In Colorado, a person under the age of 18 years old is deemed a juvenile by state law. That means, if charged with a criminal offense, he or she will be viewed and handled in a different manner by the justice system than those older than 18. In fact, according to Colorado state law section 19-2-104, C.R.S., the Colorado juvenile court and justice system has exclusive authority over any juvenile case involving a minor older than 10 years of age that involves certain offenses and circumstances. However, whether or not a case is handled by juvenile court depends entirely on the nature of the offense and circumstances of the crime.
Generally, offenses involving violations classified on the less severe side of the criminal scale, or those that would be otherwise legal if they were an adult (status offenses), are often handled in juvenile court. But a serious crime, such as a felony (delinquency offenses), can cause a case to be transferred to a district court, which holds a much more severe capacity for punishment. Typically, the older an offender is and the more severe the crime committed increase the level of punishment.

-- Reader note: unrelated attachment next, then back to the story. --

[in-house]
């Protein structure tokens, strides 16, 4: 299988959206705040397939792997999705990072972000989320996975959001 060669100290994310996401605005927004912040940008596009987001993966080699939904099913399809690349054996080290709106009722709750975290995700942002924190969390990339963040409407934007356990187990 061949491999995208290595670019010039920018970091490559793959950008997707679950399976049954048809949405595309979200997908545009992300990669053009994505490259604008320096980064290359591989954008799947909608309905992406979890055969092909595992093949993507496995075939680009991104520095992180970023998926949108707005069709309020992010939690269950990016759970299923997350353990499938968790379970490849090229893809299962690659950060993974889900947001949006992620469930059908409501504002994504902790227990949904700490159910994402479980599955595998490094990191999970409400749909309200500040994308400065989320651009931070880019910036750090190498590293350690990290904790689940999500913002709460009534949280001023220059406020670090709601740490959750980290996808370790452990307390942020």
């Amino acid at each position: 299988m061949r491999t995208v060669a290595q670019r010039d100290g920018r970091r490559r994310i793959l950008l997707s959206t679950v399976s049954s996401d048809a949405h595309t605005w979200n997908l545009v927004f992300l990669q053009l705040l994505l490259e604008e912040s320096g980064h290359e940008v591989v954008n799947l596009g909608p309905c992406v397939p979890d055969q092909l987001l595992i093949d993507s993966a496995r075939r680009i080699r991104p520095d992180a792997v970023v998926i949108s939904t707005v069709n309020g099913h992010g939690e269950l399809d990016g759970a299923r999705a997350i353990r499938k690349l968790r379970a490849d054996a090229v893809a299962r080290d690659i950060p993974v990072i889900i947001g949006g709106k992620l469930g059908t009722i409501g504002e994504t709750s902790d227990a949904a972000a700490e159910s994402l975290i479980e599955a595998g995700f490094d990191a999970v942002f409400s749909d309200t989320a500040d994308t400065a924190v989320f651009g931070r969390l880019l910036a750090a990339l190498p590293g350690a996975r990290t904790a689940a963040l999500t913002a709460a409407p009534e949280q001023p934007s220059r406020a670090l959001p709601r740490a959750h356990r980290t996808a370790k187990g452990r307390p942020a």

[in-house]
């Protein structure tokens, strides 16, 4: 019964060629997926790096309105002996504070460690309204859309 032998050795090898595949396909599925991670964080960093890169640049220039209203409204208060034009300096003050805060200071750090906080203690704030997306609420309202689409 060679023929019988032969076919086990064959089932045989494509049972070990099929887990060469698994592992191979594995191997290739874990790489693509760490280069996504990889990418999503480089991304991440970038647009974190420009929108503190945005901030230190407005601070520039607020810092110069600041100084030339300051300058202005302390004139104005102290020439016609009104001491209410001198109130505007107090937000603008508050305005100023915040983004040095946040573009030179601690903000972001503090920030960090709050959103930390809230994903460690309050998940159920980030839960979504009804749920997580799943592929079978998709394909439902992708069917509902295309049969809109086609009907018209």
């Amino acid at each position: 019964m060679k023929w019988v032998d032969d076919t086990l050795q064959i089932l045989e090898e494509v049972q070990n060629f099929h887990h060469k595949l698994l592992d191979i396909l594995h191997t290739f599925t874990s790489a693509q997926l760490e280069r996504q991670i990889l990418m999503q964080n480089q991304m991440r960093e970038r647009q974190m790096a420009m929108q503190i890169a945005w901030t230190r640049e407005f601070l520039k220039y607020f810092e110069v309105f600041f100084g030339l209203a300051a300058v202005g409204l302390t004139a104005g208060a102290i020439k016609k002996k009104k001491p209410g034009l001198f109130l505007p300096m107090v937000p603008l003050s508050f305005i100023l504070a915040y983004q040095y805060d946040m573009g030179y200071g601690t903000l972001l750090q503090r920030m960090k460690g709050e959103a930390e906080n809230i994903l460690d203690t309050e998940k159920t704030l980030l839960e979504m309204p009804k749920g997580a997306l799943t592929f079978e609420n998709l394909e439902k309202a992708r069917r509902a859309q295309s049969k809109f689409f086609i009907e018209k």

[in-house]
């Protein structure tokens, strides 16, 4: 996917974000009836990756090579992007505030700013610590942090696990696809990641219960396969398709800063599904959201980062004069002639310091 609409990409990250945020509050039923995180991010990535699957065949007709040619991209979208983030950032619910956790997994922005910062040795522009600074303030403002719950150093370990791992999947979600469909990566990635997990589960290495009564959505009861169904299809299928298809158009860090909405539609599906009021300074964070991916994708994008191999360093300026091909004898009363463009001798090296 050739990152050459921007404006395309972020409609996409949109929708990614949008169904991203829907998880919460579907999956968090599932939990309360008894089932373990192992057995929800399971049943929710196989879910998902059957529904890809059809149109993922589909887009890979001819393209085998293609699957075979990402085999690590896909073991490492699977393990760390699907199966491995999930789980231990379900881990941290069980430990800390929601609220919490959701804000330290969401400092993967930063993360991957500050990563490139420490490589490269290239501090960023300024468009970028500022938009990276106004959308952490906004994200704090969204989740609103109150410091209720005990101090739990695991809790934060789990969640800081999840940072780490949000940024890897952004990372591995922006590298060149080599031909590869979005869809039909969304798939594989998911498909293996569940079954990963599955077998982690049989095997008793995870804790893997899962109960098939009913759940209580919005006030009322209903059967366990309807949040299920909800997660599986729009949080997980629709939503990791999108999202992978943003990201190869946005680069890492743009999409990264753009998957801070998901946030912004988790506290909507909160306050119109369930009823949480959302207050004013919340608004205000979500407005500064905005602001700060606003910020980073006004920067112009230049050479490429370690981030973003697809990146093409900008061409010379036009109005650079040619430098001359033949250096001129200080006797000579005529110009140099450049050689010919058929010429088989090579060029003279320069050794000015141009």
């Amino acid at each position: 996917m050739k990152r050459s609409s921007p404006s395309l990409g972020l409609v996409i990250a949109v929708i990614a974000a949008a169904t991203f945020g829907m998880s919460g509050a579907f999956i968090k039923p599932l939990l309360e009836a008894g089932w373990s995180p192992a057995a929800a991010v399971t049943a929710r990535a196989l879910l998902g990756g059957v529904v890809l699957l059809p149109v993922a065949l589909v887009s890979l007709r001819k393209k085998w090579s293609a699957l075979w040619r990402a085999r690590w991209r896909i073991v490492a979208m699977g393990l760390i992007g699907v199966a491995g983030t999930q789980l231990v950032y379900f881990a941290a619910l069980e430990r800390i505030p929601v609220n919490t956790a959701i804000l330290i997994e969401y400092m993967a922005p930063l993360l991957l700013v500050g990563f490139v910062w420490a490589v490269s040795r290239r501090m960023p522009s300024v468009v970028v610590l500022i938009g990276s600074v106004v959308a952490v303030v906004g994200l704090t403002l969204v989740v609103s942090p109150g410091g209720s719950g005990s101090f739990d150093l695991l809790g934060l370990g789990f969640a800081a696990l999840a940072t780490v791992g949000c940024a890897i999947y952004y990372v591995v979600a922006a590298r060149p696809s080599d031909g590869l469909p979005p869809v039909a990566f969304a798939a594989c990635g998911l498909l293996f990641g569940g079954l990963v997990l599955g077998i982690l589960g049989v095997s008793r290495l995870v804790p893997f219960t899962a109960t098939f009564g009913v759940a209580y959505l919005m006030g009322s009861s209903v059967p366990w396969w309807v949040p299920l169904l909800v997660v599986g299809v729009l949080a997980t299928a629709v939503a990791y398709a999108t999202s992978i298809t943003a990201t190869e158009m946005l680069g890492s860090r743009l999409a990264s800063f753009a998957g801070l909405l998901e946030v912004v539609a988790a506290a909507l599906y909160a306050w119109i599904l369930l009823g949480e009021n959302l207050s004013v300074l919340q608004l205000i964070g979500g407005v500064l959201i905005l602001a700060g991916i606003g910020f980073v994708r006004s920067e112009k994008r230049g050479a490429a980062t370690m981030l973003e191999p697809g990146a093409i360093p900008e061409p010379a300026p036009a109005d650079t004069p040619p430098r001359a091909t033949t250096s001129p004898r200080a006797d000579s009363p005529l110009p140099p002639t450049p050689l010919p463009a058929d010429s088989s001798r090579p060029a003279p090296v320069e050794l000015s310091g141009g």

Four elements that may dictate whether a juvenile is tried as an adult are:
- The minor’s age;
- The nature of the charge;
- Criminal record; and
- History of delinquent activity.
Felony charges that involve harming another individual, theft, drug trafficking, vandalism, property destruction, or vehicular manslaughter, all carry serious, lasting repercussions.
These penalties can remain on a juvenile’s record and negatively affect his or her life for years to come, impacting future educational and employment opportunities, as well as other judicial matters. If your child is facing juvenile felony charges in Colorado, contact the Colorado juvenile crime attorneys with the Bussey Law Firm, P.C. at (719) 475-2555 for a complimentary consultation.